I despise tired and overused clichés just about as much as I hate Tom Brady and the New England Patriots, Ron Artest—excuse me, Metta World Peace, and random sports metaphors, but I guess I’ll make an exception just this once. Here goes: I’ve crossed one item off of my—ugh–bucket list.
I have written a novel.
Every small town, I believe, has its quirks, its idiosyncrasies, its colorful characters, and gossip a-plenty, at least I think so. I’ve only lived in one small town in my lifetime, and that town was Linesville, Pennsylvania.
A few people with whom I was acquainted with still live there; many others have no idea who I am, who my parents were, and really wouldn’t care anyway. And that’s how it should be.
But for a few decades in the latter half of the 20th century, anybody who went to Linesville-Conneaut-Summit High School couldn’t help but to have known my parents. In a present day educational milieu where school principals are shuffled around more often than Peyton Manning calls audibles, it’s rare to find a high school principal whose tenure lasted as long as my father’s did.
Linesville put up with my father as its high school principal for twenty years; my mother as its girls’ physical education teacher for nearly as long. My brother, sister, and I were literally brought up inside of that school, and if I close my eyes, I can still remember every hallway, every nook and cranny, every smell—sweaty locker rooms, redolent ditto machines, the cafeteria after Johnny Marzetti days, the cigarette smoke in the lobby during halftime at the basketball games, even the smell of the tall countertop in the school office where I would lay sprawled out, drawing pictures of cheerleaders and horses, while Myrna kept an eye on me until my mum and dad were ready to leave school and take me home with them.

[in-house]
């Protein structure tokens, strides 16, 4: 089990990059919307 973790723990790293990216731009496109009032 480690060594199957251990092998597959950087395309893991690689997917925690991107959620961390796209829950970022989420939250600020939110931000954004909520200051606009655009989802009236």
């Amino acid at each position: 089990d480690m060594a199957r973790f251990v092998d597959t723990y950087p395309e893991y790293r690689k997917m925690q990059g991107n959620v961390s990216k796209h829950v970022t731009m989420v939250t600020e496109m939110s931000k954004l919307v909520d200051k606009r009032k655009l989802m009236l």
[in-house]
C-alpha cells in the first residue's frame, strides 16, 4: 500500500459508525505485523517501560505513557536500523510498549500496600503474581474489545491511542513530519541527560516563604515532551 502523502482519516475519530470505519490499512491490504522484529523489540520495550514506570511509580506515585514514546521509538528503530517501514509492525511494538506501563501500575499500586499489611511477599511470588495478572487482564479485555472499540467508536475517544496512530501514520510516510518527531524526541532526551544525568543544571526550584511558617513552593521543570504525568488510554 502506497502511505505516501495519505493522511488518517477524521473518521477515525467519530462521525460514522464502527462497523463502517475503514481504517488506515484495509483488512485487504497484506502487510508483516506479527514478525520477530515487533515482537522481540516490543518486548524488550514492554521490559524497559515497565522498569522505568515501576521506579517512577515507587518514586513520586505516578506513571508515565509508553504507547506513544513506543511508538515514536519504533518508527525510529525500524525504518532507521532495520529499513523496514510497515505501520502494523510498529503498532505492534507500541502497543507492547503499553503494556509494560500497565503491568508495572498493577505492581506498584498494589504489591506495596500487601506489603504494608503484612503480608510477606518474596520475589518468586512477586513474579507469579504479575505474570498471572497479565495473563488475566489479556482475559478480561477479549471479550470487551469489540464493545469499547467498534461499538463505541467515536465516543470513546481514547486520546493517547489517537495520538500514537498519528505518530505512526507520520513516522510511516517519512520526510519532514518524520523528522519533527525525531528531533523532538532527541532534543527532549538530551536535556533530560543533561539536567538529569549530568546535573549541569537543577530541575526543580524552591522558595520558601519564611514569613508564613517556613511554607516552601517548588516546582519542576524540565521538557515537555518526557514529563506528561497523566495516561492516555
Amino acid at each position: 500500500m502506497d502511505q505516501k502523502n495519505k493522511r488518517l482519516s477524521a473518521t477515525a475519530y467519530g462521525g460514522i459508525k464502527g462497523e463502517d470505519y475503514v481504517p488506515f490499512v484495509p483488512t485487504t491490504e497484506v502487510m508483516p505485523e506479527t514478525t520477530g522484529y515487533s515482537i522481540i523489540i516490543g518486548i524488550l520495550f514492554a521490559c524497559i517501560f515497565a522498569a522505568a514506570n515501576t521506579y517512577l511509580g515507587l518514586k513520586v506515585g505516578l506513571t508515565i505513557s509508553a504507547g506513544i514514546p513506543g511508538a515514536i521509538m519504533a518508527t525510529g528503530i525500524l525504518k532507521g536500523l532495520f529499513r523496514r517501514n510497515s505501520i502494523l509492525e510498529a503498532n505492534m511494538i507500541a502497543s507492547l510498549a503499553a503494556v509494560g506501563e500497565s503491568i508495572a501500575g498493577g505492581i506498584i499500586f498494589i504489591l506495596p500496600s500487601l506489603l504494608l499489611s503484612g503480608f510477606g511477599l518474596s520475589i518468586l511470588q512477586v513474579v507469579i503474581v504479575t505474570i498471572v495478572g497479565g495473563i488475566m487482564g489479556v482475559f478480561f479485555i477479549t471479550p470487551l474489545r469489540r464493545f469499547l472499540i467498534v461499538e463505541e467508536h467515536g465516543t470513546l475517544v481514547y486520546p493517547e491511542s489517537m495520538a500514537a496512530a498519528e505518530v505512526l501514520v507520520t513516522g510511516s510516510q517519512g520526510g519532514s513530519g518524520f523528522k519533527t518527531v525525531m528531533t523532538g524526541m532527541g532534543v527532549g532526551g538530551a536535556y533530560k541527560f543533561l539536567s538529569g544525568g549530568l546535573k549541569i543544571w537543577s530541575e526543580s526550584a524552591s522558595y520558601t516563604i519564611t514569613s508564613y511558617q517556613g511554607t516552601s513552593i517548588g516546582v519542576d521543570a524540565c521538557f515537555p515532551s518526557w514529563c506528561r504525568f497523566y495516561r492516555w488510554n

Once I decided to leave teaching and do something—anything—else, I figured it was time for me to write a novel. Lord knows I’ve read enough novels to get the gist of what goes into writing one, or so I thought.
Writers are always told, “Write about what you know.” So I did. I wrote about a small town, its quirks, its idiosyncrasies, and its colorful characters. Oh, and there’s plenty of gossip.
In doing so, I had to be careful to not only protect my family’s privacy, but the privacy of the town that I will always call home. I believe I have. My family has many secrets, and my town has many more. However, you won’t read about any of those secrets in The Gym Show.
I would derive absolutely no satisfaction out of exposing anyone’s dirty laundry, and I would never disrespect the town that gave me and my family so much during our time there by hanging it all out to dry.
The Gym Show is a work of fiction. Some of the characters were inspired by real people, but if you’re looking for traces of yourself or shadows of events you may have been a part of during your time there, you won’t find them here.
I can’t wait for you to read it.